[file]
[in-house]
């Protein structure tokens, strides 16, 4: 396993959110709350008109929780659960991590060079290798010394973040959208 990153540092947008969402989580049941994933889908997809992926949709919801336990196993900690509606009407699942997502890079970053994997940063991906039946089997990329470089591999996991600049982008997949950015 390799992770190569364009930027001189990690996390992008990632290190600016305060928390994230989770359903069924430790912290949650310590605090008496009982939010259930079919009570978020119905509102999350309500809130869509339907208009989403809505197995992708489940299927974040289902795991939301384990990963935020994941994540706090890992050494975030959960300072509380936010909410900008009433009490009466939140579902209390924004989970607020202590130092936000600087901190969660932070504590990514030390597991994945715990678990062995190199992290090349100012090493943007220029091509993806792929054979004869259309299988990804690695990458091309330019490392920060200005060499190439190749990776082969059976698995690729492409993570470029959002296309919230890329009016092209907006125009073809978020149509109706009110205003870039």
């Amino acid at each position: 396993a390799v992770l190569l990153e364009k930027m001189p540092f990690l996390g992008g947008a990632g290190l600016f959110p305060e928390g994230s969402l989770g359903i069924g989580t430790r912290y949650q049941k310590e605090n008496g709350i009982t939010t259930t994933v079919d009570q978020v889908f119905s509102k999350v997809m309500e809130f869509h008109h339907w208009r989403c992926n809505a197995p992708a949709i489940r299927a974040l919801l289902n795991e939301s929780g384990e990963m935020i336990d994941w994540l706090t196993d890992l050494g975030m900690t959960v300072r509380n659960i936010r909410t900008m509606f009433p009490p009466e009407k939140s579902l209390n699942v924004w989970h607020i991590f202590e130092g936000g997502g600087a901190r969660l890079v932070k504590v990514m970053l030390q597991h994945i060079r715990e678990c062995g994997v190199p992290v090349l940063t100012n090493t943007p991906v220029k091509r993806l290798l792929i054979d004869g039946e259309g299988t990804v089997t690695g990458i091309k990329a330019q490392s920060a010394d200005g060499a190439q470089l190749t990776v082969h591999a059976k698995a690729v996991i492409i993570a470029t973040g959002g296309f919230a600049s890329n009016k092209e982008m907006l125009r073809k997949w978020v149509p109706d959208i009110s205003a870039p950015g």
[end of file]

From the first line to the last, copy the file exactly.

[in-house]
């Protein structure tokens, strides 16, 4: 396993959110709350008109929780659960991590060079290798010394973040959208 990153540092947008969402989580049941994933889908997809992926949709919801336990196993900690509606009407699942997502890079970053994997940063991906039946089997990329470089591999996991600049982008997949950015 390799992770190569364009930027001189990690996390992008990632290190600016305060928390994230989770359903069924430790912290949650310590605090008496009982939010259930079919009570978020119905509102999350309500809130869509339907208009989403809505197995992708489940299927974040289902795991939301384990990963935020994941994540706090890992050494975030959960300072509380936010909410900008009433009490009466939140579902209390924004989970607020202590130092936000600087901190969660932070504590990514030390597991994945715990678990062995190199992290090349100012090493943007220029091509993806792929054979004869259309299988990804690695990458091309330019490392920060200005060499190439190749990776082969059976698995690729492409993570470029959002296309919230890329009016092209907006125009073809978020149509109706009110205003870039």
């Amino acid at each position: 396993a390799v992770l190569l990153e364009k930027m001189p540092f990690l996390g992008g947008a990632g290190l600016f959110p305060e928390g994230s969402l989770g359903i069924g989580t430790r912290y949650q049941k310590e605090n008496g709350i009982t939010t259930t994933v079919d009570q978020v889908f119905s509102k999350v997809m309500e809130f869509h008109h339907w208009r989403c992926n809505a197995p992708a949709i489940r299927a974040l919801l289902n795991e939301s929780g384990e990963m935020i336990d994941w994540l706090t196993d890992l050494g975030m900690t959960v300072r509380n659960i936010r909410t900008m509606f009433p009490p009466e009407k939140s579902l209390n699942v924004w989970h607020i991590f202590e130092g936000g997502g600087a901190r969660l890079v932070k504590v990514m970053l030390q597991h994945i060079r715990e678990c062995g994997v190199p992290v090349l940063t100012n090493t943007p991906v220029k091509r993806l290798l792929i054979d004869g039946e259309g299988t990804v089997t690695g990458i091309k990329a330019q490392s920060a010394d200005g060499a190439q470089l190749t990776v082969h591999a059976k698995a690729v996991i492409i993570a470029t973040g959002g296309f919230a600049s890329n009016k092209e982008m907006l125009r073809k997949w978020v149509p109706d959208i009110s205003a870039p950015g």